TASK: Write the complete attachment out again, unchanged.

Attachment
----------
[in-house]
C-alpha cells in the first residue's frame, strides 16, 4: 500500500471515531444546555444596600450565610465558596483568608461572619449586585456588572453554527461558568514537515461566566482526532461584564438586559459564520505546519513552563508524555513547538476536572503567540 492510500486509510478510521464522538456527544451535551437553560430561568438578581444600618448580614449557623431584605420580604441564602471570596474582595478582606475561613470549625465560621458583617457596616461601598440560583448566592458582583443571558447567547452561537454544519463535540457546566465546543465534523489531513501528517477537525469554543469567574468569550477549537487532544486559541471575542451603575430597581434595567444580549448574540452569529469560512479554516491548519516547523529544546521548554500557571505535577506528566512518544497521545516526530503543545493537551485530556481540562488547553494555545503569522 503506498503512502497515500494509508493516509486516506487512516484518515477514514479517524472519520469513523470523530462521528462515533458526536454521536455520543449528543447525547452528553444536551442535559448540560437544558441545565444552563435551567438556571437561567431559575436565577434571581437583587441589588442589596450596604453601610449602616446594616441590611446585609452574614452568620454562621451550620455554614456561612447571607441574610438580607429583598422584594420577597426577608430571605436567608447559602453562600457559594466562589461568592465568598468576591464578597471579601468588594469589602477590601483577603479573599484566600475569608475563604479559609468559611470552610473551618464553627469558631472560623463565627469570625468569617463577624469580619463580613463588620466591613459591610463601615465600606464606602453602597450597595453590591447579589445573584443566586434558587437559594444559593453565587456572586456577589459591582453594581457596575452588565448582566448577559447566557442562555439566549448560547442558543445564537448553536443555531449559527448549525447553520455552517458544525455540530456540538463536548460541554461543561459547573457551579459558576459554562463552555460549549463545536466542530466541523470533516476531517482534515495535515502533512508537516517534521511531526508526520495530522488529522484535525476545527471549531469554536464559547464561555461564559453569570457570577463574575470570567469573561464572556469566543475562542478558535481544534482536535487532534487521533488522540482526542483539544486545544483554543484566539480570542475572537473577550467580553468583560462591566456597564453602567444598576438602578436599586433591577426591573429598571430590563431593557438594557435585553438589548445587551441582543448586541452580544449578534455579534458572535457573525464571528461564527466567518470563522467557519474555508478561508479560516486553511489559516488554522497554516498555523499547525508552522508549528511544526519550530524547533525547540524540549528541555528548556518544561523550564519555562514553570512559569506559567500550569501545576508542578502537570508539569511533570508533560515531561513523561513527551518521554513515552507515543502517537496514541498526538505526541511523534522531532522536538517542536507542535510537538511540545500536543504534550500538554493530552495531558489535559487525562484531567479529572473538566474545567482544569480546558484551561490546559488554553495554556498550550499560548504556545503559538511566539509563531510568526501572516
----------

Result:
[in-house]
C-alpha cells in the first residue's frame, strides 16, 4: 500500500471515531444546555444596600450565610465558596483568608461572619449586585456588572453554527461558568514537515461566566482526532461584564438586559459564520505546519513552563508524555513547538476536572503567540 492510500486509510478510521464522538456527544451535551437553560430561568438578581444600618448580614449557623431584605420580604441564602471570596474582595478582606475561613470549625465560621458583617457596616461601598440560583448566592458582583443571558447567547452561537454544519463535540457546566465546543465534523489531513501528517477537525469554543469567574468569550477549537487532544486559541471575542451603575430597581434595567444580549448574540452569529469560512479554516491548519516547523529544546521548554500557571505535577506528566512518544497521545516526530503543545493537551485530556481540562488547553494555545503569522 503506498503512502497515500494509508493516509486516506487512516484518515477514514479517524472519520469513523470523530462521528462515533458526536454521536455520543449528543447525547452528553444536551442535559448540560437544558441545565444552563435551567438556571437561567431559575436565577434571581437583587441589588442589596450596604453601610449602616446594616441590611446585609452574614452568620454562621451550620455554614456561612447571607441574610438580607429583598422584594420577597426577608430571605436567608447559602453562600457559594466562589461568592465568598468576591464578597471579601468588594469589602477590601483577603479573599484566600475569608475563604479559609468559611470552610473551618464553627469558631472560623463565627469570625468569617463577624469580619463580613463588620466591613459591610463601615465600606464606602453602597450597595453590591447579589445573584443566586434558587437559594444559593453565587456572586456577589459591582453594581457596575452588565448582566448577559447566557442562555439566549448560547442558543445564537448553536443555531449559527448549525447553520455552517458544525455540530456540538463536548460541554461543561459547573457551579459558576459554562463552555460549549463545536466542530466541523470533516476531517482534515495535515502533512508537516517534521511531526508526520495530522488529522484535525476545527471549531469554536464559547464561555461564559453569570457570577463574575470570567469573561464572556469566543475562542478558535481544534482536535487532534487521533488522540482526542483539544486545544483554543484566539480570542475572537473577550467580553468583560462591566456597564453602567444598576438602578436599586433591577426591573429598571430590563431593557438594557435585553438589548445587551441582543448586541452580544449578534455579534458572535457573525464571528461564527466567518470563522467557519474555508478561508479560516486553511489559516488554522497554516498555523499547525508552522508549528511544526519550530524547533525547540524540549528541555528548556518544561523550564519555562514553570512559569506559567500550569501545576508542578502537570508539569511533570508533560515531561513523561513527551518521554513515552507515543502517537496514541498526538505526541511523534522531532522536538517542536507542535510537538511540545500536543504534550500538554493530552495531558489535559487525562484531567479529572473538566474545567482544569480546558484551561490546559488554553495554556498550550499560548504556545503559538511566539509563531510568526501572516